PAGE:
The manufacturer isn’t doing this to force you to pay for prep, but instead to cut down on theft. Until the unit is programmed by the dealership and activated, it’s useless. Taking it to another dealership to get programmed won’t work either, as the stolen unit go in a database.
With prep, you also have the cost of the battery, fire extinguisher, gas and everything else that is needed to get the jet ski going. The dealership will need to add these things to make sure the jet ski runs fine, so it’s best to pay the prep charge.
The good news is that every dealership prep fee is different, so you can use that to your advantage.
The doc fee is short for document fee, and every dealership will have a different amount they charge.
Not paying the document fee can be tricky due to DMV laws, which apply when buying a trailer for your jet ski. Some states even have a limit a dealership can charge.
Negotiating the doc fee will be hard, it’s best to Google your state’s regulations on doc fees and get multiple quotes from dealerships to fully understand.
Do Dealerships Make Money Off The Backend?
A car dealership can sell a car at cost and still make money, as the manufacturer has holdbacks.
This is not a thing, at least in the way you think, for jet skis. A dealership selling skis at dealer cost will go out of business very soon.
Jet skis are a want, and not a need, so the cut-throat business that comes from car sales is not something that shows up in PWCs. Sure, there is competition, but the car dealer tricks are not a thing here.
Most often, the price is the price.
No hokey-pokey and turn yourself around like with car dealerships. There may be promotions from the manufacturers that lower the price, but most of the time they have a warranty offer that is a better deal if you ask me.
Where The Real Money Is Made
Selling new jet skis is not as profitable as many think, and the real money is made in accessories, service, and used sales.
If you want to get the best deal possible…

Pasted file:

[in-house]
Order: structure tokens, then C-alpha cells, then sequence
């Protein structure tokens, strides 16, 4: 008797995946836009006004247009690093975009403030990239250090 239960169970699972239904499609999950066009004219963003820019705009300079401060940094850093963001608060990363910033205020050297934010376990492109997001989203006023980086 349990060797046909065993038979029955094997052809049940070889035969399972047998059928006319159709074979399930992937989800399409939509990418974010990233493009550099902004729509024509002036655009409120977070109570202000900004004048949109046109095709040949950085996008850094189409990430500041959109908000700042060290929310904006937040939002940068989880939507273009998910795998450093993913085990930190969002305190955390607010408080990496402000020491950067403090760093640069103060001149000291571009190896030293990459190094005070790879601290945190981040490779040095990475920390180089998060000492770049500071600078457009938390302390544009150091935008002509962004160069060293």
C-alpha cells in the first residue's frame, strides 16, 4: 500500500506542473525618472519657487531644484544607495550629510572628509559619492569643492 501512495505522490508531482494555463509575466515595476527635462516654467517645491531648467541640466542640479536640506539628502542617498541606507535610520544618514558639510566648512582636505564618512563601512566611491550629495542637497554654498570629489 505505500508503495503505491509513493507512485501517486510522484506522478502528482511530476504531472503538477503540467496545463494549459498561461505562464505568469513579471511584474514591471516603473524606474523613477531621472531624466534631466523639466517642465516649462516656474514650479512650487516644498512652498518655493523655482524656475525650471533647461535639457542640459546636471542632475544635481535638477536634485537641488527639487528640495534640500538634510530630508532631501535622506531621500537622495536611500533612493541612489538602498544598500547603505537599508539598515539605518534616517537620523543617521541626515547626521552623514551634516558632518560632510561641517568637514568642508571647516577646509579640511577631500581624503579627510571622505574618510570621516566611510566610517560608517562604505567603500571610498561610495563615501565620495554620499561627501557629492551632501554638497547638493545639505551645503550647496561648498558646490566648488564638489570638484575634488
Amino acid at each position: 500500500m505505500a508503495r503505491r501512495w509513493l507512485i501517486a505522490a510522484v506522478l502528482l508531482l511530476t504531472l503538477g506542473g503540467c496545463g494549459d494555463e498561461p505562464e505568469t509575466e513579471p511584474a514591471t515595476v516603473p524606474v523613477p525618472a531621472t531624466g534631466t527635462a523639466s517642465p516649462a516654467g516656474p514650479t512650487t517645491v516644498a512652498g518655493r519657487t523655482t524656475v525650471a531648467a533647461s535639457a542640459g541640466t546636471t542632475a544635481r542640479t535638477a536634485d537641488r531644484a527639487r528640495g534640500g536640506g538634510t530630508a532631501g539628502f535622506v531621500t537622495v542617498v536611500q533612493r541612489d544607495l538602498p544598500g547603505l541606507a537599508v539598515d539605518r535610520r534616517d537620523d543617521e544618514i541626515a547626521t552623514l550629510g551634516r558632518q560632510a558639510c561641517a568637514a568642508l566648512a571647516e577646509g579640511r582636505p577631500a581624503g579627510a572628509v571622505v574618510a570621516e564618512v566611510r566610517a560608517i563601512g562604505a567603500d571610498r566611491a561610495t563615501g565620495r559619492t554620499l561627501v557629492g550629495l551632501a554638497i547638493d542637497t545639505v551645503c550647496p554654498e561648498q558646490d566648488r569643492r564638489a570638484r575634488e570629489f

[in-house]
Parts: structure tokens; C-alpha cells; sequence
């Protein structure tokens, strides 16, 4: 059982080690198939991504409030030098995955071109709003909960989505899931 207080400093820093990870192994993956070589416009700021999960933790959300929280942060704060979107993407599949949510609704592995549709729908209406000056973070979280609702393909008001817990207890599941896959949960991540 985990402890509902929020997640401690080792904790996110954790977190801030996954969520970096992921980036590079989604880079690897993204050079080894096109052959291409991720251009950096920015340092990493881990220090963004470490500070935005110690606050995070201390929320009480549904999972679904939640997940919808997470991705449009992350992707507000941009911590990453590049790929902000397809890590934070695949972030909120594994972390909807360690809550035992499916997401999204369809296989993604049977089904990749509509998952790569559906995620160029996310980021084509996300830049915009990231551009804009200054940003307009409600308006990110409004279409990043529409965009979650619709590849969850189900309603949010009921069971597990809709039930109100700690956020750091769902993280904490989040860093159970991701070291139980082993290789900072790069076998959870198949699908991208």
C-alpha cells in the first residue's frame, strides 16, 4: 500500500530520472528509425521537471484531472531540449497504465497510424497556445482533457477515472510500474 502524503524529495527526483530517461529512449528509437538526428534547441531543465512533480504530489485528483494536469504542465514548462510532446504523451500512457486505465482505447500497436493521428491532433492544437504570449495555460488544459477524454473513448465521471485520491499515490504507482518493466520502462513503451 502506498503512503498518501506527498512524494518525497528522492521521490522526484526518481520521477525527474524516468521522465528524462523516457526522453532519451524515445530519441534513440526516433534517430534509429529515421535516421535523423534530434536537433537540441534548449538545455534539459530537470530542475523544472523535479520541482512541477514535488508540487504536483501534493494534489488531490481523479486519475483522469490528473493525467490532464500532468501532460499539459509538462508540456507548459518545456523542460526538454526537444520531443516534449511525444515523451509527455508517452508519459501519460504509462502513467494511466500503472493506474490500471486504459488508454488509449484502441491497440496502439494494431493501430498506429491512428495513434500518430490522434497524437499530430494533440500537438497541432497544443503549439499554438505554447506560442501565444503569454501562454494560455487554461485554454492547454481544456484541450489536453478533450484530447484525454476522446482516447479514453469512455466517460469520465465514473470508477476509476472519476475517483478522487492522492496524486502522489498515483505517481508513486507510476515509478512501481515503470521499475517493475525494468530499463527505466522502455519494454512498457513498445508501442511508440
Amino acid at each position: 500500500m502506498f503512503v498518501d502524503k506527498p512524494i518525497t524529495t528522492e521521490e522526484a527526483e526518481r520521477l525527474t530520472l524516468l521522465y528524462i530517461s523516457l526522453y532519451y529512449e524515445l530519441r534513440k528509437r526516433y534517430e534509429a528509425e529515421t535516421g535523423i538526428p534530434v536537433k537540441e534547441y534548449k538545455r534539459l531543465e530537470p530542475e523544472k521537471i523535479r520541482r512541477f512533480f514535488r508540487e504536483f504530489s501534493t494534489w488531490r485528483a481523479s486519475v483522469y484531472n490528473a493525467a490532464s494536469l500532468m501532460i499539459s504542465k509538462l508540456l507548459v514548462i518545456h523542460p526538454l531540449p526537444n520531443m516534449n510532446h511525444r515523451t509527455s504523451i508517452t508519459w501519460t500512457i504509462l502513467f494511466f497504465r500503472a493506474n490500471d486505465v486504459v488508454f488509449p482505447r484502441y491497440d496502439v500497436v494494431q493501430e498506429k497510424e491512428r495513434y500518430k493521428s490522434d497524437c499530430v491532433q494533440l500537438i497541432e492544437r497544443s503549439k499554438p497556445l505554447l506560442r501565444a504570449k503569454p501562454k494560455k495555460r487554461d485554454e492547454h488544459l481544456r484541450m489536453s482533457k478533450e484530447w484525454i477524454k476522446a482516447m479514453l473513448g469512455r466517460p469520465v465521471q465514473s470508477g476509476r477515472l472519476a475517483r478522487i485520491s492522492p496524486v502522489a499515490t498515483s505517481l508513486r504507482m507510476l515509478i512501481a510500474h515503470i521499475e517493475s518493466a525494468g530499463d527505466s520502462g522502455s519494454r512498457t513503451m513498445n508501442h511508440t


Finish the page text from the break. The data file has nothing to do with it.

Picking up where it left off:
—Always haggle over the accessories and services—
They’re selling the jet ski to get you to the gear you’ll need, and often need routinely.
If you want to know what jet ski accessories you need, I have a post that goes over that here.
Will A Dealership Sell At A Loss?
There are jet ski dealerships that will sell at a loss, but not when the demand is high, as we’ve seen in the last few years.
A lot of dealerships finance their floor plan, and after a few months the units on the lot start to cost them money. If a unit has been sitting for too long, the cheaper option for the dealership is to take a loss and move on.
Jet skis don’t have auctions, or near as many, as you do with cars. Cars that don’t sell well go to the local auction to be sold, this is not always a thing for jet skis. A jet ski that doesn’t sell just sits on the lot until it does, or another dealership transfers it out.
A watercraft that has been sitting for too long is always going to be the best deal.
The Price They Say Vs. The Real Price
I’ve been price shopped a lot, and it’s okay, but it’s always interesting seeing some deal’s aftermath.
I’ve noticed a trend with some dealerships that they just want you in the door, so the price they give you is not always the price you end up paying. There are so many tricks that are played that it could be its own article
You’ve got to be careful when pricing shopping; I go over many tips for buying a new jet ski here.
What's interesting to me is the kamikaze deals. One dealership says a super low price, you agree to buy, but when you show up the price changes because of this or that, and now you're put off from buying a jet ski from anyone. It was a win-win for the dealership selling at the super low price, they either sell a jet ski for more or got you out of the market and the competition doesn't make a sale. Imagine the customer who spent weeks or month researching the perfect jet ski and found the perfect price after talking to several dealerships, then it all come crashing down. Some do end up paying more as they're ready to be done with it, and the others move on to something else.
Supply And Demand
PWCs suffer from supply and demand, just like most things in the world.
They are also seasonal, everyone wants one in the summer months, but not so much in the winter.
It’s important to keep this in mind when buying a jet ski, as the season and how hot the item is currently can affect price. In 2020-2023 we saw many jet skis selling for way more than they normally do, but they were in high demand and supply could not keep up.
Expect to pay more during the busy seasons for jet skis that are in demand.